McHale's Navy

Trad climber
Panorama City, California & living in Seattle
Feb 14, 2013 - 08:00pm PT
Here's a ST link to more Bev stories;

http://www.supertopo.com/climbing/thread.php?topic_id=215272

When I came upon her halfway up the Leaning Tower she caught me by surprise. I was just rounding the corner below the Ledge (Lunch Ledge?) and I see this woman with what amounted to a see-through bra! I immediately turned my gaze to a nice looking dihedral across the way - to get my eyes uncrossed! Actually, I don't remember what my eyes did after that ( I'm sure she quickly covered up ) but we finished the climb together, but still solo, and bivied on the last ledge of the climb a pitch below the top. The most memorable thing at the ledge was thowing my rope into the void to unkink it, and when it staightened out, the end of it exploded - making the sound of a .357 going off! I saved the 8" to 10' long tassle for many years in a jar but it finally dissapeared. Bev ended up with a roll of my film from the climb that I have never seen so please if you know of the pics please contact me. I have no others from the climb.

That reminds me, I recently found another photo of her from the climb - I must have had a partial roll also - the photo must be from the last pitch, but she is looking up at me through a narrow crack - like where a crack in a dihedral goes around a corner and the eyes can take a shortcut through it, and all you can see is her eyes - I'll have to find it.
BASE104

Social climber
An Oil Field
Feb 14, 2013 - 10:23pm PT
I grew up almost ten years too late to meet her in her time in the Valley.

From what I read and the pictures I can tell, I would have fallen ga ga in love with her like every other guy. I mean, the best woman climber happens to be a go for it beauty? Lynn Hill was so pretty, too. Still is, I guess. I never met her. It is really who they are that turns a girl into a beauty in your eyes.

I only fell in love once in my valley time. Life moves so fast when you are young, and I was gone so quickly. Man, that hurts.

Fortunately, when you are young, you get over it.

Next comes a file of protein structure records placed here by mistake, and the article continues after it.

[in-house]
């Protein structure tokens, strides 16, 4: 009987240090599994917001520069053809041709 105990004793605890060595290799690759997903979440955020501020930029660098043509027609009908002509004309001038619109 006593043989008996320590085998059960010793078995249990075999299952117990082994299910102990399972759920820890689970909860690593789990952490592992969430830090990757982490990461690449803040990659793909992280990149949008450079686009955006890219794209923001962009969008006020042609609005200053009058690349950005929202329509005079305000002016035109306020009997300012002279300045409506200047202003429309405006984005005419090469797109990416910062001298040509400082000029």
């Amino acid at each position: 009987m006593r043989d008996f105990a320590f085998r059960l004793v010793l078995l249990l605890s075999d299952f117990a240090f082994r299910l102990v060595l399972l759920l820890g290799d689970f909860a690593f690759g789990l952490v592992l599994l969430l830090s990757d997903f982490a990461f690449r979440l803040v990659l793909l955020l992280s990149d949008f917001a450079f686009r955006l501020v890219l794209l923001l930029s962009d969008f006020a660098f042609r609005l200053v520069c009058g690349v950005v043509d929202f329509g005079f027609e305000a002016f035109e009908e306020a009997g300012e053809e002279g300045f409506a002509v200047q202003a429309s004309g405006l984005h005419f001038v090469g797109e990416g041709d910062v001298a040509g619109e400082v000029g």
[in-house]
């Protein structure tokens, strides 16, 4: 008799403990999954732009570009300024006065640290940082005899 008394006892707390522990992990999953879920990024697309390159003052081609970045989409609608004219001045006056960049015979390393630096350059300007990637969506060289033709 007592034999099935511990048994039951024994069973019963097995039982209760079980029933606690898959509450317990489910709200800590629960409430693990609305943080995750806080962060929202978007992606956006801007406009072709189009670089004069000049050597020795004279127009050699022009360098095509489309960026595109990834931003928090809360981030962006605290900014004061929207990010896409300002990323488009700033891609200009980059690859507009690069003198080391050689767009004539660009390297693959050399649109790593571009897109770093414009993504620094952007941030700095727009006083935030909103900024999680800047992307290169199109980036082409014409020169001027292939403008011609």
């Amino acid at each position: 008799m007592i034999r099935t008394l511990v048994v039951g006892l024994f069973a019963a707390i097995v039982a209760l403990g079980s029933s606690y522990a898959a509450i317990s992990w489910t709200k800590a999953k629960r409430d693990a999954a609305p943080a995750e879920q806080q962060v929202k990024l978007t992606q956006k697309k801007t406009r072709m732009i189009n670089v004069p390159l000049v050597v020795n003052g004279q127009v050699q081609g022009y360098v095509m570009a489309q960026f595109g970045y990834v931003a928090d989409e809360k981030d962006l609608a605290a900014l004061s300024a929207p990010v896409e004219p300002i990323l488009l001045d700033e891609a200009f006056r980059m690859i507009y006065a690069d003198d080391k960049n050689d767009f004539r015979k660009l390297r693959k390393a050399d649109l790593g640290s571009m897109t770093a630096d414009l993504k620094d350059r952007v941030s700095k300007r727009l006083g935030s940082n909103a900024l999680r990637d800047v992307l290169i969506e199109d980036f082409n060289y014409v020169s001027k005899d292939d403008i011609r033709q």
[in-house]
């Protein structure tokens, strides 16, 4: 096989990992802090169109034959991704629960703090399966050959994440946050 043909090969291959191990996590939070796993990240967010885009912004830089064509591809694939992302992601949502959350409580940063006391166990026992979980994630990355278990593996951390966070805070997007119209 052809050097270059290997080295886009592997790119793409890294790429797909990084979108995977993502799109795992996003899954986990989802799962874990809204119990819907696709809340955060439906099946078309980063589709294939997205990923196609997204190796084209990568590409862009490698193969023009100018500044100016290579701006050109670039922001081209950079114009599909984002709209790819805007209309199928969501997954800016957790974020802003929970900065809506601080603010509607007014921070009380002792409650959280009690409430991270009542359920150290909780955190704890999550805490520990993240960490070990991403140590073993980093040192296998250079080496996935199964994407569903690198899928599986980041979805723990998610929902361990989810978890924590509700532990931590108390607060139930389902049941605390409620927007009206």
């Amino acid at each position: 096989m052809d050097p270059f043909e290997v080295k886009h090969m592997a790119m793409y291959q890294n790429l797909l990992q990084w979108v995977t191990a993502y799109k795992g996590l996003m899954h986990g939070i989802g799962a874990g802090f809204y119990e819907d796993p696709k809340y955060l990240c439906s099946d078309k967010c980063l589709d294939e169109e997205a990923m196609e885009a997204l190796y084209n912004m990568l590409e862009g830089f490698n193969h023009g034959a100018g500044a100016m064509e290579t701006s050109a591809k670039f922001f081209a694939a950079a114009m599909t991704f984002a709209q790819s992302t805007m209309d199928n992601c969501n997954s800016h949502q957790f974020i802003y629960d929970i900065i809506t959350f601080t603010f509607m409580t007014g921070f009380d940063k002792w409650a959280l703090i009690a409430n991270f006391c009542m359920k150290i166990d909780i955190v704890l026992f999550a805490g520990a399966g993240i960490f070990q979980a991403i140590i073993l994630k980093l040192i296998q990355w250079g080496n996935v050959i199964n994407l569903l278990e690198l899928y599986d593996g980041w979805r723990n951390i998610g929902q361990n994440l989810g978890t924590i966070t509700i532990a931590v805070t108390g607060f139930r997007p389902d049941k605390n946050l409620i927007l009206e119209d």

Seriously. I'm sorry I never met her. She sounds like she was an amazing person.

My only connection with Mike Hoover is that when I worked on movie X, we had a camera that we rented from him, and the camera operator knew him.
Steve Grossman

Trad climber
Seattle, WA
Feb 14, 2013 - 11:21pm PT
One of my favorite Bev memories is over on the TM Herbert Appreciation thread.

http://www.supertopo.com/climbing/thread.php?topic_id=289339&msg=1811934#msg1811934
TomCochrane

Trad climber
Santa Cruz Mountains and Monterey Bay
May 19, 2013 - 11:47pm PT
hard to deal with the loses

Bev Johnson told me a few days before the helicopter crash:

In our last conversation we were commiserating about losing one of our friends on an Alaskan Peak. Her comment to me as we rang off was, 'Live every day to the fullest, as you never know when it might be your last!'

10b4me

Ice climber
Soon 2B Arizona
Topic Author's Reply - May 20, 2013 - 10:52am PT
I am bumping this, because of what has transpired in the climbing community over the last few days.

"Live every day to the fullest, as you never know when it might be your last!"
-Bev Johnson
hamie

Social climber
Thekoots
May 20, 2013 - 12:18pm PT
On the lighter side of things, here is what Warren Harding had to say about this amazing lady. From the "Glossary of Climbers According to the Zone System," near the end of Downward Bound:

BEVERLY JOHNSON............................ZONE 2.
Affectionately known as Beverly Buns, this shapely young lady combines feminine charm with brute-strength manliness.

Zone 2 was defined as ordinary super-climbers, especially excelling in high-level free-climbing.
Reilly

Mountain climber
The Other Monrovia- CA
May 20, 2013 - 12:33pm PT
hamie, did you know that Warren was Betty Friedan's cousin?
o-man

Social climber
Paia,Maui,HI
May 20, 2013 - 03:50pm PT
LongAgo

Trad climber
May 20, 2013 - 09:17pm PT
Beverly and Astroman

I knew Bev from climbing with her some in the 70’s. We did a number of short crack climbs in Yosemite. She had an infectious energy, raw power and determination on the rock which I much admired. I also loved how she handled being a woman climber when there were few and when lots of men were threatened by the thought of a woman entering their prized mostly male sanctuary. She entered the holy place without knocking and blasted around with such confidence and verve it made all the chauvinism look utterly silly.